August 23, 2011

Whites "sick of the race card"

A response to a recent crime in which a white teenager ran over a black man:

"Reverse Racism":  A Sad Misnomer for a Tragic Mississippi Murder

By Terry KeleherOn a Facebook page set up by Dedmon’s supporters, the teen’s great aunt said, “He is not a racist or a murderer…. If anything, he is being tried by the media, suffering from reverse racism and placed in jail without bond. I am sick of the race card.”

With this recasting of the story, the alleged white murderer is now the victim, the perpetrator is the media, and the crime is “reverse racism.” And anyone suspecting racist foul play is recklessly playing the race card.

If your head is spinning, welcome to the Orwellian world of so-called post-racialism, where the new racists are people of color, along with anyone who still sees or speaks about racism. The new victims of racism are always white. Any effort to redress racism is itself racist.

The gospel of this new, upside-down world is colorblindness, which treats any kind of race consciousness as a cardinal sin. Of course, there are exceptions, such as when you play the race card in an effort to absolve someone likely to be charged with a racially motivated murder. That’s an irony that I’m sure is lost on those whose only true colorblindness is to their own whiteness.
Why individual prejudice isn't the main issue:Sure, racial prejudice can go in all directions—forward, sideways and especially backwards. But racial prejudice is only the tip of the iceberg when it comes to understanding the realities of racism. Power, more than prejudice, is the foundation of racism.

Despite holding the overwhelming share of economic, political and cultural power, some white people believe in “reverse racism” because they truly fear that whites are the targeted and threatened racial group. If you hold this worldview, the concepts of systemic racism, white superiority or even white privilege are likely to escape you. This reductionist view limits racism to mere personal prejudice.

But most racism stems from a historically-evolving and institutionally-based system of racial hierarchy and inequality that routinely privileges white people and disadvantages people of color. It’s alive and well today, and even worsening—as, for instance, with the widening racial wealth gap, which has reached record highs thanks to a recession that has hit people of color hardest.

For further evidence of systemic racial inequality, look at any key quality-of-life indicator in the U.S., from infant mortality to life expectancy and everything in between. Whether it’s household income and wealth, home ownership or health care access, educational attainment or employment, it’s all racially skewed. Any one of these glaring disparities is serious enough, but taken together—the cumulative and compounding impacts—they point to an organized and ongoing system of racial inequality.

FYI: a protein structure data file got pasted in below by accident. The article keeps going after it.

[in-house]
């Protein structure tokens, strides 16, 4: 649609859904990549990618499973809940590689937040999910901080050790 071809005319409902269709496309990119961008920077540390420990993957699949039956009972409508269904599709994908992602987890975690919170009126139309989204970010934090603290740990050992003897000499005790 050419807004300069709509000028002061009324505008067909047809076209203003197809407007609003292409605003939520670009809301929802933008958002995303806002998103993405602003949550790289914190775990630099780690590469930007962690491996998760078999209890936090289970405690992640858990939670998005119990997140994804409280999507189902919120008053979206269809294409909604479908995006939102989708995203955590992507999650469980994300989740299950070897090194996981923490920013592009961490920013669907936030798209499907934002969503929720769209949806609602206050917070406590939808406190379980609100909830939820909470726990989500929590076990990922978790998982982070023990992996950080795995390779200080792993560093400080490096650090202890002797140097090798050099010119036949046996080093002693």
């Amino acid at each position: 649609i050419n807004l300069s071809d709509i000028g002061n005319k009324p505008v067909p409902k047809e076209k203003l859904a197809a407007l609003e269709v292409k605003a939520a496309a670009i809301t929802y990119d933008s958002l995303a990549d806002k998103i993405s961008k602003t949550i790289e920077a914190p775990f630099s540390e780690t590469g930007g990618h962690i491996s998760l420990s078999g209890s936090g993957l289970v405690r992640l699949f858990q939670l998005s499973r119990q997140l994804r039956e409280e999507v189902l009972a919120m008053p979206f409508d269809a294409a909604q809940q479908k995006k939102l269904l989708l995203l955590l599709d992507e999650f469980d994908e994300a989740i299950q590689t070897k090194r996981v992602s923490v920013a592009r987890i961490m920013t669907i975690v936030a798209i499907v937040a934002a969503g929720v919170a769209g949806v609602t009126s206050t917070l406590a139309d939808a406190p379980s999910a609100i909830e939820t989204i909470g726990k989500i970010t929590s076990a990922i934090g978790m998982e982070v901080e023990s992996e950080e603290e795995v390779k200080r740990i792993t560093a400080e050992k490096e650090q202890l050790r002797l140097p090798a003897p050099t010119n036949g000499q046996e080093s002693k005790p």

Comment:  For more on the subject, see:

"Man's most dangerous myth"
Understanding implicit bias
"Symmetrical view" of race is wrong
Whites feel like a minority
Palin:  Racism is a ploy
Talking about race perpetuates racism?!
Americans refuse to acknowledge racism

Below:  "Our mascot isn't racist! You're racist for calling us racist!"


Anonymous said...

This is hilarious, because they are, of course, assuming everything is racist, against them.

What's really disturbing is, with the rise of Indian casinos, all the old stories about greedy Jews who control the government are now said about Indians.

dmarks said...

Something is racist if there is evidence of racism. It's not if there isn't. Seems logical enough, and so obvious, but many forget this (including the raging bigots who claim that everyone of a certain skin color is racist, and people of other skin colors cannot ever possibly be).

As for the casino "old stories", I hear references like this all the time.

Anonymous said...

I have a grammatical issue with that term, "reverse racism." Wouldn't it just be racism? Wouldn't "reverse racism" be more along the lines of a corporation hiring only Jews to work in their accounting department, or a landlord trying to rent to Asians only because he thinks they're cleaner? Or any other case where a racial stereotype benefits someone rather than hurts them as is usually the case?

Rob said...

You can read about reverse racism here:

Many current sociological definitions of racism focus on a central idea of racism as requiring not just racially charged beliefs, but also the power to affect races differently. The very systems of the western world therefore qualify as racist by cause of the "culturally sanctioned beliefs, which, regardless of intentions involved, defend the advantages whites have because of the subordinated position of racial minorities."

However, by this definition there is no such thing as "reverse racism," as even if a minority held racially-prejudiced beliefs about the racial hegemons, they are unable to disadvantage them outside of the small scope of their personal life, specifically because they lack the power to oppress in a more covert manner.